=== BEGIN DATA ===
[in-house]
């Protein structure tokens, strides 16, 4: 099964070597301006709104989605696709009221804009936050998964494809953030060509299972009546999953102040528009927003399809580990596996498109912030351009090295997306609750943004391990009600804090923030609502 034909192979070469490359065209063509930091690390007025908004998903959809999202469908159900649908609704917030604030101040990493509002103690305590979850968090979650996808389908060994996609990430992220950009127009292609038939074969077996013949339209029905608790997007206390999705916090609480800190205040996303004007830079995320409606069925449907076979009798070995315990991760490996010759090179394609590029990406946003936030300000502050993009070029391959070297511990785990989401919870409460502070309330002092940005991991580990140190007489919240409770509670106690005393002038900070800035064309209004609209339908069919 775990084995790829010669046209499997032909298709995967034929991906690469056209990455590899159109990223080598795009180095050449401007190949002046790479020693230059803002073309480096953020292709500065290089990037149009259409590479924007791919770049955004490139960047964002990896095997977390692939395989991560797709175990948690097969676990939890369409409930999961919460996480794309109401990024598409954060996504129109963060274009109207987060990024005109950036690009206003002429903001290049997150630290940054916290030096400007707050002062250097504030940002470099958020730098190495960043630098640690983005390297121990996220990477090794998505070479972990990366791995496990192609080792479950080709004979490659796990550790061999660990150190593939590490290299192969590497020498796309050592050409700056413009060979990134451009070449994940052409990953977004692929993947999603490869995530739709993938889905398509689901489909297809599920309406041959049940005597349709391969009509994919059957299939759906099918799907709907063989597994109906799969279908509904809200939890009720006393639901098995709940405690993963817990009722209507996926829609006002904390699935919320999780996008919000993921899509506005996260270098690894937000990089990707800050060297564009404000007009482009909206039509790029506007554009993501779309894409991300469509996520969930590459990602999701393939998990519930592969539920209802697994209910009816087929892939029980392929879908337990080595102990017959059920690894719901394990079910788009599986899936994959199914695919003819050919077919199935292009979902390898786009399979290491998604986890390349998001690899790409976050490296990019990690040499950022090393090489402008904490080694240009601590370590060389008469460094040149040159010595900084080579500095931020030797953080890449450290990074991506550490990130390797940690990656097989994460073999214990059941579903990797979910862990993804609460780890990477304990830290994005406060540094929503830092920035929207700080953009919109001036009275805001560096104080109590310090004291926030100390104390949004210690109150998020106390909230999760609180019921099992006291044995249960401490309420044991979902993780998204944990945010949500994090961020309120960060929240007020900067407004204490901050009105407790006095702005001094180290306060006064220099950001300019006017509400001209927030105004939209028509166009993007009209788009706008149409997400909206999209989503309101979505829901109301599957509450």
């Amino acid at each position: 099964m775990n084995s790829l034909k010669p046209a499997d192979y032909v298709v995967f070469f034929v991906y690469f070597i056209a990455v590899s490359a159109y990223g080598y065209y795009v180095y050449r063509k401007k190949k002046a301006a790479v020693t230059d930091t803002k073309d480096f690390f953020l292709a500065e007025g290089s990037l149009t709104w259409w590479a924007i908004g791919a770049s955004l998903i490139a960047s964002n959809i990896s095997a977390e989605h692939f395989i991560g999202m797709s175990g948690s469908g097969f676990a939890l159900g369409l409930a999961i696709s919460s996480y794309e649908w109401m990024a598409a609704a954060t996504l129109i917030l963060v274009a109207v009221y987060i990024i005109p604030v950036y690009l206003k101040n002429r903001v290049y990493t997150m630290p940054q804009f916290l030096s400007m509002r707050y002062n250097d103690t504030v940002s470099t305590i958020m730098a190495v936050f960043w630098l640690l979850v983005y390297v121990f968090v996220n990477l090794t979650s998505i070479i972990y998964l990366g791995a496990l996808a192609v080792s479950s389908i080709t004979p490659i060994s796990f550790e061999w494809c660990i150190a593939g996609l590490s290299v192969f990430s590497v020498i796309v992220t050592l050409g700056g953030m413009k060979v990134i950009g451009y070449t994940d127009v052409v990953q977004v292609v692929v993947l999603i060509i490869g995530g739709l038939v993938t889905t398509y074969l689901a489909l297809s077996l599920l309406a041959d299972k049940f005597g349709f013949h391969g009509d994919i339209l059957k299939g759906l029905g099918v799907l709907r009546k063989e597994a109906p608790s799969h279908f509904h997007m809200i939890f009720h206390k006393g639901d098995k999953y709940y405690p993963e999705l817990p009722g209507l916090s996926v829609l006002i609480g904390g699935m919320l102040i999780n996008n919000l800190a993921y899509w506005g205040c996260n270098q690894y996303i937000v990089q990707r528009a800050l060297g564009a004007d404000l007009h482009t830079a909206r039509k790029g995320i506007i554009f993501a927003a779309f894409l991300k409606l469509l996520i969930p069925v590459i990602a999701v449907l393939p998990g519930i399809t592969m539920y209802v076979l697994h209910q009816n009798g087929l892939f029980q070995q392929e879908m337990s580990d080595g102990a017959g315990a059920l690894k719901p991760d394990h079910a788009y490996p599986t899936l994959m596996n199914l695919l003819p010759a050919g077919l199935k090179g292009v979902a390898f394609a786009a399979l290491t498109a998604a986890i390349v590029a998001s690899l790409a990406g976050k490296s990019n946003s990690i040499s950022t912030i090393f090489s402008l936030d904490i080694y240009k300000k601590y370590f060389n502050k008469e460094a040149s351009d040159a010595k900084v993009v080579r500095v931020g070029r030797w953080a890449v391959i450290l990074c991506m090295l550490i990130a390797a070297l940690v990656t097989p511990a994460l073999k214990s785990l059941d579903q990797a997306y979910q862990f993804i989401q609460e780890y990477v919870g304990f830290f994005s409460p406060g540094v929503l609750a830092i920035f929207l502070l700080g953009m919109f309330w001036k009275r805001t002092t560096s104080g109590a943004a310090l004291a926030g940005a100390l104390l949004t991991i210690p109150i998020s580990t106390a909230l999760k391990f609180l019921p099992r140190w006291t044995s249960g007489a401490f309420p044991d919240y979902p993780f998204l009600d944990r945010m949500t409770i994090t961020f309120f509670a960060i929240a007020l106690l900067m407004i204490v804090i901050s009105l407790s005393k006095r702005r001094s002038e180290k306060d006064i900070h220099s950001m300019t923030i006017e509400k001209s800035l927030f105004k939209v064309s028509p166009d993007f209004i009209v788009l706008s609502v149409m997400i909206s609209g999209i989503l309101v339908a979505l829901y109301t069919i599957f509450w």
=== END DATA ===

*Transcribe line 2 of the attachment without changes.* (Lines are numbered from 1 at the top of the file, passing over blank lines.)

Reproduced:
């Protein structure tokens, strides 16, 4: 099964070597301006709104989605696709009221804009936050998964494809953030060509299972009546999953102040528009927003399809580990596996498109912030351009090295997306609750943004391990009600804090923030609502 034909192979070469490359065209063509930091690390007025908004998903959809999202469908159900649908609704917030604030101040990493509002103690305590979850968090979650996808389908060994996609990430992220950009127009292609038939074969077996013949339209029905608790997007206390999705916090609480800190205040996303004007830079995320409606069925449907076979009798070995315990991760490996010759090179394609590029990406946003936030300000502050993009070029391959070297511990785990989401919870409460502070309330002092940005991991580990140190007489919240409770509670106690005393002038900070800035064309209004609209339908069919 775990084995790829010669046209499997032909298709995967034929991906690469056209990455590899159109990223080598795009180095050449401007190949002046790479020693230059803002073309480096953020292709500065290089990037149009259409590479924007791919770049955004490139960047964002990896095997977390692939395989991560797709175990948690097969676990939890369409409930999961919460996480794309109401990024598409954060996504129109963060274009109207987060990024005109950036690009206003002429903001290049997150630290940054916290030096400007707050002062250097504030940002470099958020730098190495960043630098640690983005390297121990996220990477090794998505070479972990990366791995496990192609080792479950080709004979490659796990550790061999660990150190593939590490290299192969590497020498796309050592050409700056413009060979990134451009070449994940052409990953977004692929993947999603490869995530739709993938889905398509689901489909297809599920309406041959049940005597349709391969009509994919059957299939759906099918799907709907063989597994109906799969279908509904809200939890009720006393639901098995709940405690993963817990009722209507996926829609006002904390699935919320999780996008919000993921899509506005996260270098690894937000990089990707800050060297564009404000007009482009909206039509790029506007554009993501779309894409991300469509996520969930590459990602999701393939998990519930592969539920209802697994209910009816087929892939029980392929879908337990080595102990017959059920690894719901394990079910788009599986899936994959199914695919003819050919077919199935292009979902390898786009399979290491998604986890390349998001690899790409976050490296990019990690040499950022090393090489402008904490080694240009601590370590060389008469460094040149040159010595900084080579500095931020030797953080890449450290990074991506550490990130390797940690990656097989994460073999214990059941579903990797979910862990993804609460780890990477304990830290994005406060540094929503830092920035929207700080953009919109001036009275805001560096104080109590310090004291926030100390104390949004210690109150998020106390909230999760609180019921099992006291044995249960401490309420044991979902993780998204944990945010949500994090961020309120960060929240007020900067407004204490901050009105407790006095702005001094180290306060006064220099950001300019006017509400001209927030105004939209028509166009993007009209788009706008149409997400909206999209989503309101979505829901109301599957509450």